Snowblower TuneupSnowblower tuneup for the DYI consumer can save you quite a bit of money. It will also give you satisfaction knowing that you performed this activity yourself . This will ensure that your snowblower will always operate when needed. Delaying a tuneup or never tuning up your snowblower just means that eventually it is not going to work and that will probably be on the coldest snowiest day of the year. Don’t procrastinate, do it today when the weather is still reasonably warm, compared to winter time. We are writing this particular post in October so it is still pleasant outside compared to what it will be like in a few months time.

Snowblower Tuneup For the DYI Consumer

The basic things you need to address when tuning up your snowblower are as follows:

Spark Plug – Remove it, clean it up and check the gap. Reset the gap if needed. Replace the spark plug if it is not in good shape.

Oil Change – change the oil every year as a minimum, follow the manufacturers instructions and always check the oil before starting the engine.

Belt Condition – make sure that the belts are in good condition, that the tension pulleys are operating properly. Change the belts if they are fraying or cracking.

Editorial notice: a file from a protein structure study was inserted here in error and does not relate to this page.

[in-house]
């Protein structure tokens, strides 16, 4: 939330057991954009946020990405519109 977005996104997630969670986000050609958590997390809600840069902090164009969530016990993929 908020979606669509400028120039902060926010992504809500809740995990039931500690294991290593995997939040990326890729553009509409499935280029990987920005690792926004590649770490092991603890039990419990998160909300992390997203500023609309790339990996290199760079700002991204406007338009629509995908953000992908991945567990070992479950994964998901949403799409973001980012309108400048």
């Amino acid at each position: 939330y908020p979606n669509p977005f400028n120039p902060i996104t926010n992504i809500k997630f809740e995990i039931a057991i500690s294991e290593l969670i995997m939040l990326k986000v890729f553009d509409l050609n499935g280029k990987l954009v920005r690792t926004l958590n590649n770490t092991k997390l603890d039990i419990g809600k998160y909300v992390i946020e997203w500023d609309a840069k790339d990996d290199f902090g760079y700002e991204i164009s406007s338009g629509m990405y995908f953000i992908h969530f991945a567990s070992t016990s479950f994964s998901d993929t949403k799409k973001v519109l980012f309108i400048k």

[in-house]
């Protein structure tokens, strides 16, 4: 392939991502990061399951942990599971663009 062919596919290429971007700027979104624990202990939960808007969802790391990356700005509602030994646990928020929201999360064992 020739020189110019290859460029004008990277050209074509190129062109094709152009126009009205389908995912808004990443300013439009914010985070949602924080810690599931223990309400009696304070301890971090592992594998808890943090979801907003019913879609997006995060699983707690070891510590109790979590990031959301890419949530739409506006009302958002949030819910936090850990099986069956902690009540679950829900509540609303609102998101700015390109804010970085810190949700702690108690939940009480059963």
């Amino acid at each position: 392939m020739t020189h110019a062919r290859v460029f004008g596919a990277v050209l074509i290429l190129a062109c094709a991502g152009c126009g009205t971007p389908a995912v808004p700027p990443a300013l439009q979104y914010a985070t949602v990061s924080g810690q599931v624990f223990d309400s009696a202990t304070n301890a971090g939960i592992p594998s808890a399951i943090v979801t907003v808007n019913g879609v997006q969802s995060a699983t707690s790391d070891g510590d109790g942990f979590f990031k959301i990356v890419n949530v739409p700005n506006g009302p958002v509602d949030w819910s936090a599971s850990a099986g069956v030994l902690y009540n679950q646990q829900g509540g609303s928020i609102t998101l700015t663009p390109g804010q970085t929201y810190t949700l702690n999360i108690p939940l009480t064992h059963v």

Tire Condition – Check the tire pressure and add air if needed. Remove the tires and grease the axles. If you ever need to remove them because you have a flat tire, you will be glad you did this.

Grease Auger – there are at least two grease nipples on the auger shaft. Give each one two pumps with your grease gun

Test Operation – Once all of the above are complete, start up the engine and test all functions on your particular snow blower. If anything else needs to be repaired, now is the time to do it.

As long as you have done all of the above and your engine starts easily and runs smoothly you should be good for the season. A rough running engine usually means that the carburetor needs to be cleaned or overhauled. This takes more time and will be the subject of another post.

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Just Tuned my Craftsman 10hp Snowblower

October 7th, 2015 ernie Posted in Repairs & Mtce No Comments »

Craftsman 10hp SnowblowerJust got finished with a tuneup of my Craftsman 10hp snowblower. This machine is about 15 years old and is still going strong. It is beginning to show its age in terms of rust on the housing etc, bit the engine and the impeller operate just like new. Anyway I thought I would go over the steps required in a tuneup / checkup to help readers decide if this is something they want to tackle themselves or have a small engine mechanic look after for them. We will list them in no particular order and you can tackle each one as you see fit.